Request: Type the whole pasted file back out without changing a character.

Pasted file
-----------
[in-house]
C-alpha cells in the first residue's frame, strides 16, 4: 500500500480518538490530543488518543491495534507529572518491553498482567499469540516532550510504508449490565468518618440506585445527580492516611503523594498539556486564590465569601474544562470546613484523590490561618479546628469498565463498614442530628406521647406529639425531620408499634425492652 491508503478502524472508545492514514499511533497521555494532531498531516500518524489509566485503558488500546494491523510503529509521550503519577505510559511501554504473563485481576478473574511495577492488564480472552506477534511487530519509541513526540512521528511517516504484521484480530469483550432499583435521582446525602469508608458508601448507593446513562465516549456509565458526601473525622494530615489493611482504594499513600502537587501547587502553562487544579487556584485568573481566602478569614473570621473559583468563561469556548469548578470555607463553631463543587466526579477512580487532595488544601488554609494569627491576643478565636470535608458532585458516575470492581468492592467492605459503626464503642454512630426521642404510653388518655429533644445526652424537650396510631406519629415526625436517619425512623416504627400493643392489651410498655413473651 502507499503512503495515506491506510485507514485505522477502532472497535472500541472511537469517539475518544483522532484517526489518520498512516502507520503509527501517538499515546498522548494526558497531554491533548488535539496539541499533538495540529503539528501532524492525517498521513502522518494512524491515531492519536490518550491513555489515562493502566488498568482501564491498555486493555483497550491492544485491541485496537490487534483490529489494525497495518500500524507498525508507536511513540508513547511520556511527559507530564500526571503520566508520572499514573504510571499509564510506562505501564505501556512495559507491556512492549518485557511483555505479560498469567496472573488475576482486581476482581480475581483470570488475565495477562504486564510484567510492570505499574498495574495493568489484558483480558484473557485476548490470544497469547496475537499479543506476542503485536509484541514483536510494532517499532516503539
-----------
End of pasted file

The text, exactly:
[in-house]
C-alpha cells in the first residue's frame, strides 16, 4: 500500500480518538490530543488518543491495534507529572518491553498482567499469540516532550510504508449490565468518618440506585445527580492516611503523594498539556486564590465569601474544562470546613484523590490561618479546628469498565463498614442530628406521647406529639425531620408499634425492652 491508503478502524472508545492514514499511533497521555494532531498531516500518524489509566485503558488500546494491523510503529509521550503519577505510559511501554504473563485481576478473574511495577492488564480472552506477534511487530519509541513526540512521528511517516504484521484480530469483550432499583435521582446525602469508608458508601448507593446513562465516549456509565458526601473525622494530615489493611482504594499513600502537587501547587502553562487544579487556584485568573481566602478569614473570621473559583468563561469556548469548578470555607463553631463543587466526579477512580487532595488544601488554609494569627491576643478565636470535608458532585458516575470492581468492592467492605459503626464503642454512630426521642404510653388518655429533644445526652424537650396510631406519629415526625436517619425512623416504627400493643392489651410498655413473651 502507499503512503495515506491506510485507514485505522477502532472497535472500541472511537469517539475518544483522532484517526489518520498512516502507520503509527501517538499515546498522548494526558497531554491533548488535539496539541499533538495540529503539528501532524492525517498521513502522518494512524491515531492519536490518550491513555489515562493502566488498568482501564491498555486493555483497550491492544485491541485496537490487534483490529489494525497495518500500524507498525508507536511513540508513547511520556511527559507530564500526571503520566508520572499514573504510571499509564510506562505501564505501556512495559507491556512492549518485557511483555505479560498469567496472573488475576482486581476482581480475581483470570488475565495477562504486564510484567510492570505499574498495574495493568489484558483480558484473557485476548490470544497469547496475537499479543506476542503485536509484541514483536510494532517499532516503539